Effects of Untreated Hearing Loss:
QUALITY OF LIFE
Research studies show a strong correlation between hearing aid use and quality of life. Patients who treat their hearing loss with hearing aids report improvements in a number of key areas including relationships at home (60%), feelings about self (57%), mental health (44%), self-confidence (35%), sense of independence (31%) and sense of safety (30%). Positive improvements were also noted in social life, physical health, relationships with children and coworkers, sports abilities and sex life.
Falls are a serious concern for the elderly, and a leading cause of injury and death in those aged 65 and older. Individuals with mild hearing loss (25 decibels) are three times as likely to experience a fall; that risk increases 1.4 times for each additional 10 decibels of hearing loss. Researchers theorize this is the result of an increased cognitive burden and lower overall awareness of their surroundings.
Multiple studies have shown a strong link between untreated hearing loss and depression, the result of social withdrawal and isolation. 30% of patients with severe hearing loss who do not wear hearing aids report depression compared with 22% of hearing aid users. Conversely, 42% of hearing aid users regularly participate in social activities versus 32% of nonusers.
SPEECH RECOGNITION/BRAIN SHRINKAGE
Hearing loss has been shown to contribute to brain tissue loss, negatively affecting a patient’s ability to process sound and speech. Hearing aid use helps improve speech comprehension, particularly when it comes to soft speech, and is especially beneficial for those with severe hearing loss.
Sleep apnea not only increases the risk of heart disease, stroke and diabetes; it also leads to higher rates of hearing loss. One large-scale study showed patients with sleep apnea had a 31% increase in high frequency hearing loss and a 90% increase in low frequency hearing loss. Overall, the risk of developing both high and low frequency hearing loss was 38% higher in sleep apnea patients.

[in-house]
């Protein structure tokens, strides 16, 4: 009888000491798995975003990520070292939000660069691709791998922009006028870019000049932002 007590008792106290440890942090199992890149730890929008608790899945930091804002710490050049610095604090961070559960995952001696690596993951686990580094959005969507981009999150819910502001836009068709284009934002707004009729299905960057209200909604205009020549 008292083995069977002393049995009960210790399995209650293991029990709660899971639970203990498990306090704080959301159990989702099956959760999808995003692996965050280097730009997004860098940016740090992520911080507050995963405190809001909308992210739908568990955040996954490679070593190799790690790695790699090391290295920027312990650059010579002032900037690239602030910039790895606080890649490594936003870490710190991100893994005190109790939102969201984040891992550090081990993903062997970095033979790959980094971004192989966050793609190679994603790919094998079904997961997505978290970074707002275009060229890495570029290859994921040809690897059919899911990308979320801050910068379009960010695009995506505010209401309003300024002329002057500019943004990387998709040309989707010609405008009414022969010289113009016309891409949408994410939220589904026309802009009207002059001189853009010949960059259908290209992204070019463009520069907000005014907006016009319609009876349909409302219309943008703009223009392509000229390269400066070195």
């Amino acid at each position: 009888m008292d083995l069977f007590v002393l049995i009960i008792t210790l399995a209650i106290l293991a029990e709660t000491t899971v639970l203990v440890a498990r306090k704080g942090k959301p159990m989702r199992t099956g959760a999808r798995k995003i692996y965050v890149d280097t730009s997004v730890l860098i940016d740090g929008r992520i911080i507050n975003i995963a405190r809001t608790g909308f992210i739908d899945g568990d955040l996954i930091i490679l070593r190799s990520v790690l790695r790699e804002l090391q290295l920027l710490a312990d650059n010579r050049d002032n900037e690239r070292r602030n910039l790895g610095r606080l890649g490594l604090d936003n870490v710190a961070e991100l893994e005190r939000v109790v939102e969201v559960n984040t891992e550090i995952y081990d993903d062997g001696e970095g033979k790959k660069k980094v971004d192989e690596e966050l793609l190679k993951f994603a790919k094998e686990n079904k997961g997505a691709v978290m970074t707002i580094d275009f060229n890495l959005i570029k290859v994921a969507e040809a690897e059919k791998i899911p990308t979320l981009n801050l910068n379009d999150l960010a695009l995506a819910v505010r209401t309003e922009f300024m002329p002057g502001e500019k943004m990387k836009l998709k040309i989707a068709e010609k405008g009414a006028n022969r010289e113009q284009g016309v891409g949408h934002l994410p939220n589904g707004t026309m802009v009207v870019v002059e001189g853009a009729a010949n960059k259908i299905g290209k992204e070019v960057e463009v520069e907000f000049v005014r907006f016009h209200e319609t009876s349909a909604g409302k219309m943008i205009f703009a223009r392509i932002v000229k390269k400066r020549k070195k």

High blood pressure doesn’t just negatively impact the cardiovascular system; studies show that patients suffering from hypertension also have an increased risk of developing hearing loss and/or tinnitus. Medications to control blood pressure can also help reduce the impact of hearing loss.
Research indicates that poor cardiovascular health affects both the peripheral and central auditory system; damaged blood vessels and a reduction in blood flow to the inner ear may be responsible for an increased risk of hearing loss in patients with cardiovascular disease. The correlation is strong enough to prompt doctors to recommend cardiovascular screening for all patients with low-frequency hearing loss.
Patients with diabetes are twice as likely to suffer from hearing loss, possibly because high glucose levels – a telltale sign of diabetes – can damage the blood vessels in the inner ear. Even those with prediabetes are 30% more likely to experience hearing loss. Diabetics should have regular hearing checkups, as early detection is key.
Research shows a sizeable correlation between obesity (defined as a Body mass index of 30 or higher) and hearing loss, most likely the result of reduced blood flow to the inner ear. Additionally, obesity can lead to a number of other health complications such as diabetes and hypertension, that also lead to an increased risk of hearing loss. Obese individuals are 27% more likely to develop hearing impairment; the more extra weight they carry, the higher the risk.